Washington Plays Catch Up On Climate Change
States, localities and the private sector are already confronting climate change. Washington has just scratched the surface.
If ever there was an issue for which "think globally, act locally" is more than just a cliché, it's climate change.
The world community has struggled painfully in recent months over what the goals should be in reducing carbon emissions; how strongly to press countries to meet them; and who should pay the lion's share of the bill. This year, Congress will argue about the appropriate national response, and we all will be smothered with coverage of the ups and downs of cap-and-trade legislation, as happened last year with health care.
There's a problem, though, with the way this is being presented to the public. As much as climate change is a global and national issue, the rhetoric out of Washington overshadows what is happening around the country, not just in states and localities but across a wide spectrum of the private sector.
It's revealing to consider, for example, the contrast between the role played by the U.S. Chamber of Commerce in Washington and regional and local chambers around the country. The U.S. Chamber is a lobbying colossus that spends more to work its will on Congress than any other organization in town. It is run by the combative Thomas J. Donohue, someone you might mistake for an old-time trade union leader. Last August, a senior official of the U.S. Chamber called for a "Scopes monkey trial of the 21st century" to evaluate the scientific evidence behind global warming, much like the one in 1925 that addressed the conflict between creationism and evolution.
Donohue later repudiated the remark, saying the Chamber didn't question the link between human behavior and global warming. But that was not enough, because soon afterward four large companies -- utilities PG&E, Exelon and PNM, plus tech titan Apple — dropped out of the Chamber, and Nike gave up its seat on the board.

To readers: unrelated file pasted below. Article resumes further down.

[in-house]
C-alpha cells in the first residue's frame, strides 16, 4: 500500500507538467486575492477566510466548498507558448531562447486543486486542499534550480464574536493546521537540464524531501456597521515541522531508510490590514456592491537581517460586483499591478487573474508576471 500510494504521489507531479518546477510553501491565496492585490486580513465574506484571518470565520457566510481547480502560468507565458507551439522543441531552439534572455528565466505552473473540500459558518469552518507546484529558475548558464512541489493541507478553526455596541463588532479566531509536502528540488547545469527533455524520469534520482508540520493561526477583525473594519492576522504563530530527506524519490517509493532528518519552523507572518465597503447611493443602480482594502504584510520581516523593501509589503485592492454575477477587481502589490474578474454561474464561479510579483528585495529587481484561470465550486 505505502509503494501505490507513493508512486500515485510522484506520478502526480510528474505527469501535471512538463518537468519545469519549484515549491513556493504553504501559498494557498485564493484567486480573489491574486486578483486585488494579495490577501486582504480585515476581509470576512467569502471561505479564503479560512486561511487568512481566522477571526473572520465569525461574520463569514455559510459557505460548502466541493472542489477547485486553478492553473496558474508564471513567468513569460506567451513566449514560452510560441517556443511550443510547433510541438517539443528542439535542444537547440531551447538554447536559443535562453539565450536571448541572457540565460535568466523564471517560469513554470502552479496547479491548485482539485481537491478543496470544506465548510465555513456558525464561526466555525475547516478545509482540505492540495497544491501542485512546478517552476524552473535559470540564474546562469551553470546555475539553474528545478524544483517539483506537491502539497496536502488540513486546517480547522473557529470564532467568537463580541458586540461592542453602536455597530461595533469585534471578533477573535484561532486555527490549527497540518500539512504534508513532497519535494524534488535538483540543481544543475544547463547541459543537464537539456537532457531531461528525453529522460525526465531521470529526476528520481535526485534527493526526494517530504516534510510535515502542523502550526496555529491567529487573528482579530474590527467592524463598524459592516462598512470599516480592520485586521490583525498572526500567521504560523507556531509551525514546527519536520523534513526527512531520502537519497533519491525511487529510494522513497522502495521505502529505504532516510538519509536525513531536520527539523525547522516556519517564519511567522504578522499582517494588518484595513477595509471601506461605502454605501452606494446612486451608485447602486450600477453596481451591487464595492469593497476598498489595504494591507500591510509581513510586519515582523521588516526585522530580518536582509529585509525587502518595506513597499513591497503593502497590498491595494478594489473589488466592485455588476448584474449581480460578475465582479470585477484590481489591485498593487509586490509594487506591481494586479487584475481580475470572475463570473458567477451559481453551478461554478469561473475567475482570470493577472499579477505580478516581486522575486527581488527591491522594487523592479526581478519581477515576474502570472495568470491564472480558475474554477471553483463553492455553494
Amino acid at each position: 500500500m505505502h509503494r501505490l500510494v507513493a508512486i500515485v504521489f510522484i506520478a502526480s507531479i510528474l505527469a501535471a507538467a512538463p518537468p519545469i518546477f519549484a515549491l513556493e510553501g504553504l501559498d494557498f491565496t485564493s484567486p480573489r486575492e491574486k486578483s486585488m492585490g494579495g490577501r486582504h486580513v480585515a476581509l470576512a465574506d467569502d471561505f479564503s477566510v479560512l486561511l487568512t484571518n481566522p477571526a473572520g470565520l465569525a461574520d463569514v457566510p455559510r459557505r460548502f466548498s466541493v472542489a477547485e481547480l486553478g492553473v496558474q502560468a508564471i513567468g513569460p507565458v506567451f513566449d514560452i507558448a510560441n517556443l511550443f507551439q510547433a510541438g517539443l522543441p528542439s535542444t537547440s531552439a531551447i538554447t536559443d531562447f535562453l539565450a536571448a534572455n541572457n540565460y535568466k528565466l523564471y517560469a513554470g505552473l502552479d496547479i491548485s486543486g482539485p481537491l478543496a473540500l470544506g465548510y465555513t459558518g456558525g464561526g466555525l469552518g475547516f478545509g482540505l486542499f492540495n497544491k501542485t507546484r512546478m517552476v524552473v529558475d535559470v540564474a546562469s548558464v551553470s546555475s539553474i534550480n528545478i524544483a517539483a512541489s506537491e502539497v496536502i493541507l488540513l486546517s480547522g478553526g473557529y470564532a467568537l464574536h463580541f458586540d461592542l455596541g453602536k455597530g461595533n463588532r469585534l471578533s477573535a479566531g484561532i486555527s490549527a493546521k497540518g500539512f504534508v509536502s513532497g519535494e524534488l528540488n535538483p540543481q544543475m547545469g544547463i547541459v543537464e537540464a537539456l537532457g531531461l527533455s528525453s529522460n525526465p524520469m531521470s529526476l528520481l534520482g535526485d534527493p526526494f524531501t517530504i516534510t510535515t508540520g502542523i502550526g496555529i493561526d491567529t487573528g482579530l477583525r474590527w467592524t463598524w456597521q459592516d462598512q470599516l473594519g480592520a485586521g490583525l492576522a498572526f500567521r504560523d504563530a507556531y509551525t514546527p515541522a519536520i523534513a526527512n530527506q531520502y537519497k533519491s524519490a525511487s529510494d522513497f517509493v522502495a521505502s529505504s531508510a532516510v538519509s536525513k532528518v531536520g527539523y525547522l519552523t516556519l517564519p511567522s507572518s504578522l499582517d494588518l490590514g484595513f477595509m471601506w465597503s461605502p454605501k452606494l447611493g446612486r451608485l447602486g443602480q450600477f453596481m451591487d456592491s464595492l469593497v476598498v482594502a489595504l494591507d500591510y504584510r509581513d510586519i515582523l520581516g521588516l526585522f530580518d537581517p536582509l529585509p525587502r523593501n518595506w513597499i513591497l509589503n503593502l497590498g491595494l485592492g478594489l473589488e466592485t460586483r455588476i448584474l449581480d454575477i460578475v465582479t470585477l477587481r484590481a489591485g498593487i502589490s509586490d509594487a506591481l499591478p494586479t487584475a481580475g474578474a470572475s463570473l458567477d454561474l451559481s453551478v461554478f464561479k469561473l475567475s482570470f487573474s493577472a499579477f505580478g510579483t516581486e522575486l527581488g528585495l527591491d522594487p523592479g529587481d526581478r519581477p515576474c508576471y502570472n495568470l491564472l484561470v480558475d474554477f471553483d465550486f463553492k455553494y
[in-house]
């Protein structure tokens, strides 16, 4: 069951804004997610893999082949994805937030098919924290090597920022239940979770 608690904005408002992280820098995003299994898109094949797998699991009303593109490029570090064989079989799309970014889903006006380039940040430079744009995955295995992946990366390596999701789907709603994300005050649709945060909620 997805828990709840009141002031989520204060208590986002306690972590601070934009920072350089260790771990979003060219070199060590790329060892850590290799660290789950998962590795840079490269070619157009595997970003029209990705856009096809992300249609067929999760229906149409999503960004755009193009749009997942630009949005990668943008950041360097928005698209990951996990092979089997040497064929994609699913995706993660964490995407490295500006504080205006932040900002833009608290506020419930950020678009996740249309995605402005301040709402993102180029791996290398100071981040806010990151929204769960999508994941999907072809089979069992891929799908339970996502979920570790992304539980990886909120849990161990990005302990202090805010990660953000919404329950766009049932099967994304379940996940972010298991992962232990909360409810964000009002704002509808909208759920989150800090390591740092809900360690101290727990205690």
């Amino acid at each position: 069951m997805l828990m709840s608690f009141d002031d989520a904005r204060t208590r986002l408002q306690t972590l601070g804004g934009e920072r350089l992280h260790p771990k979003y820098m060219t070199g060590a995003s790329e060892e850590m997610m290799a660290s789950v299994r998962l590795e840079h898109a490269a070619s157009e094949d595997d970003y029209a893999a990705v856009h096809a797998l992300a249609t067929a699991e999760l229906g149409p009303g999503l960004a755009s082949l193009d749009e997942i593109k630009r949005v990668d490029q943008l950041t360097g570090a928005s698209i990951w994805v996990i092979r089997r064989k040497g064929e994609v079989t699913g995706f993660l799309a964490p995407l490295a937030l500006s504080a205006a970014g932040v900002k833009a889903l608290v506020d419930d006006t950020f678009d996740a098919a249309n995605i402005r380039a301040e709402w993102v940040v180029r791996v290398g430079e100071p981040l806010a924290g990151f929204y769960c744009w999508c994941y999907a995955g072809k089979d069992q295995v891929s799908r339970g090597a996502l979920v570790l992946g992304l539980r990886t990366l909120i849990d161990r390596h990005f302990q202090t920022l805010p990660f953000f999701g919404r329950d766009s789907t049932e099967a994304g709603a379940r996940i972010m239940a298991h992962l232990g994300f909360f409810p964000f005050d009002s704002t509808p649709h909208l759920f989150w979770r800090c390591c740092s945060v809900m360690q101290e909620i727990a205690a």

Local and regional chambers, on the other hand, tend to be more flexible. A recent report on these chambers as the new civic players in environmental sustainability highlights what some of them in unlikely places are doing to promote new energy-efficient, carbon-conscious economies. The report was produced by Partners for Livable Communities (an organization whose board I am on), in cooperation with more than 1,200 chambers across the country that aren't affiliated with the U.S. Chamber. It doesn't focus on left-leaning towns such as Boulder, Colorado, but on more conservative places: Waco, Texas; Bridgeport, Connecticut; and Knoxville, Tennessee, among others.
Meanwhile, an initiative called Climate Prosperity Inc., is being funded by the Rockefeller Brothers Foundation and headed by Richard C.D. Fleming, president of the St. Louis regional chamber of commerce. Fleming argues that business groups such as his have begun to realize that "energy efficiency and renewable energy can create economic opportunities for their members." It has selected eight pilot communities to showcase how innovation and new strategies can shift regional economies to a low-carbon future, along with the state of Delaware, whose government is emerging as one of the most ambitious in the country in moving to make significant changes in carbon-emissions policy.
In the public sector, a majority of states and countless cities and towns have taken preliminary steps to confront the problem. California has just begun to institute its own broad-based cap-and-trade program to limit greenhouse gases from 600 power plants, refineries and large factories. Six other Western states have joined with California and four Canadian provinces to broaden the area covered by the program. Ten Northeastern states have organized their own trading scheme designed to cut power-plant emissions by 10 percent in the next decade, regardless of what Congress does on cap-and-trade. More than 1,000 mayors have now signed the U.S. Conference of Mayors' Climate Protection Agreement, pledging to reduce carbon emissions in their cities below 1990 levels.
According to John Byrne, the director for the Center for Energy and Environmental Policy at the University of Delaware, "most U.S. policies with respect to energy efficiency and renewable energy in the past 12 years have been enacted at the state and local levels without a national climate-change policy framework to guide their development." Perhaps that isn't so bad. Because factories, power plants and transportation account for most greenhouse-gas emissions, decisions made at the local level on zoning, planning and building codes are the decisions that really matter. "We cannot succeed globally," Byrne says, "unless we aggressively and effectively act locally."
To be sure, neither business groups nor states and localities are unanimous in their resolve to take on climate change. Most U.S. Chamber members are sticking with the organization in its opposition to strict cap-and-trade legislation; many local chambers agree with them. Some states, especially the smaller rural ones, haven't done much of consequence. But the trend in the larger states and metro areas clearly is in the opposite direction.
So in the coming months, as you hear all the huffing and puffing out of Washington, know this: The country is preparing to confront the climate control issue, even if its capital is not.